What Is Janka Hardness Rating Scale For Wood?

What Is Janka Hardness Rating Scale For Wood?

As all we know, there are many kinds of woods all around the world. From ancient times till now, people around the world have used the Woods to build homes and various tools. The kind of wood that will be used in a specific Project should have enough hardness to withstand the incoming pressures and forces from the environment. For measuring the hardness of any kind of wood, there is a scale that is well-known all around the world.
Janka hardness rating is a scale that shows the hardness of any type of wood to be used in different projects. If you want to know about the Janka hardness scale and how it works, you can keep Reading the following article.

What is the Janka hardness scale?

What is the Janka hardness scale?

The Janka hardness rating is a widely used scale in the Wood industry that measures the hardness of common woods for use in different woodworking projects. This scale was first invented in 1906 by Gabriel Janka. He was an Austrian food researcher who assessed many kinds of Wood materials to measure their resistance to dents and wear. This type of wood hardness scale measures the amount of force needed to drive a one-centimeter Steel ball into the wood.
This steel ball will be forced into the wood to create a hemispherical depression with an area of 200 Square millimeters in the Wood sample. The greater the force required to form this depression, the larger the Janka hardness rating would be.

Janka Hardness Test

In the Janka hardness rating, the wood is placed in a flat and horizontal direction. So, the steel ball should be forced into the wood from the upper surface of the sample wood. The harder the wood, the more energy will be required to drive the steel ball into it. The unit of measurement of the Janka hardness rating is different in different countries. For example, in America, it is expressed in pounds per force; in Sweden, it is expressed in kilograms per force; and in Australia, it is expressed in newtons.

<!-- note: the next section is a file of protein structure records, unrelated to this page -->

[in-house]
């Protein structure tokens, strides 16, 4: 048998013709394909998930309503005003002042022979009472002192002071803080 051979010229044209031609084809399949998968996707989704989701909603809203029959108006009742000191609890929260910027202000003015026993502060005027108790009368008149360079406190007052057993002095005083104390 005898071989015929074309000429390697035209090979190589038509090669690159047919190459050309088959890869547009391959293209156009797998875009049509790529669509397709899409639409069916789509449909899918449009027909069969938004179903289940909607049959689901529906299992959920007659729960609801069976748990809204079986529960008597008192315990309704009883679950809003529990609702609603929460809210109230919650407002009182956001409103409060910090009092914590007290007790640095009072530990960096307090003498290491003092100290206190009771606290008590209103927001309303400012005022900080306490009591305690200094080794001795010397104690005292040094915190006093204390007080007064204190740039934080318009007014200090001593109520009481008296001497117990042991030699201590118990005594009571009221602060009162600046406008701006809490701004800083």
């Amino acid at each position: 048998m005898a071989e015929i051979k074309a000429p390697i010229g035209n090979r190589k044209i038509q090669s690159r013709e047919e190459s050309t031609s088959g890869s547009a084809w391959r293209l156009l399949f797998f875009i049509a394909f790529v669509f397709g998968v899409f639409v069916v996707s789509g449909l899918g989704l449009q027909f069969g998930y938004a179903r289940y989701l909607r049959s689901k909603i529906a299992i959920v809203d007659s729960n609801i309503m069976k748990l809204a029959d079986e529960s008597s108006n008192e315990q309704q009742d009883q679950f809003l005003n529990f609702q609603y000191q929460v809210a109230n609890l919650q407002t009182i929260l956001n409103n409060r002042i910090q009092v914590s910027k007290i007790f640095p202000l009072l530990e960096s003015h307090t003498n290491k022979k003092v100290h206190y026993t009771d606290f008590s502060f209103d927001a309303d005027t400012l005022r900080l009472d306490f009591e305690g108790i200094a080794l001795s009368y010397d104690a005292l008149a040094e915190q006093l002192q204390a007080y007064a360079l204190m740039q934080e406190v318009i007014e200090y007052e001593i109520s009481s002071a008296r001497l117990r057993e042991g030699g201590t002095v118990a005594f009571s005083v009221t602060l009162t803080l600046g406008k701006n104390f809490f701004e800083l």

When choosing a flooring, the Janka hardness scale informs the buyer about the strength of the floor and its level of wear and tear. Of course, this is only a recommendation and does not affect the appearance or durability of the product. The Janka hardness rating guarantees the stability and preservation of the wood’s new appearance.

Tip: The pros and cons of pine wood

American Wood Hardness Chart:

While there’s no universal chart, we can provide some typical Janka hardness rating values for various wood species:

Type of wood degree of Janka hardness (in lbf)
Ebony wood 3220
East Asian rosewood 2440
Brazilian cherry wood 2820
Muscovite wood 2345
Mahogany wood 2200
Cameron wood 1940
Wood Purple Hart 1860
Tigerwood 1850
Hickory and Pecan wood 1820
Rosewood 1780
African mahogany 1725
Locust wood 1700
Veng wood 1630
Red pine wood 1630
Zebra wood 1575
Pub True Pine 1570
Birchwood 1470
Maple wood 1450
Kentucky wood, 1390
Bamboo wood 1380
Australian Cypress wood 1375
White oak wood 1360
Wood ash wood 1320
American beech wood 1300
Red oak wood 1290
Caribbean Heart Pine 1280
Yellow beech wood 1260
Yellow Heart Pine wood 1225
Carbonized bamboo wood 1180
Cocobolo wood 1136
American walnut wood 1010
American cherry wood 950
Maple wood 950
Cedarwood 900
Southern Yellow Pine 870
American Red Elm wood 860
Lacewood 840
Mahogany wood 800
Komaro wood 790
S. Yellow Pine wood 690
Douglas fir wood 660
Sassafras wood 630
Pinewood 620
Larch wood 590
Cypress wood, Southern 570
Chestnut wood 540
Fir wood 540

Janka hardness rating calculator:

Unfortunately, there isn’t a specific Janka rating calculator available. You can easily use the Janka hardness rating chart to inform about the hardness of any type of common wood in use. If you are looking for a reliable flooring outlet in San Jose that offer the highest quality of wood flooring you can contact Flooring Outlet and More or you can visit our showroom to see the samples.

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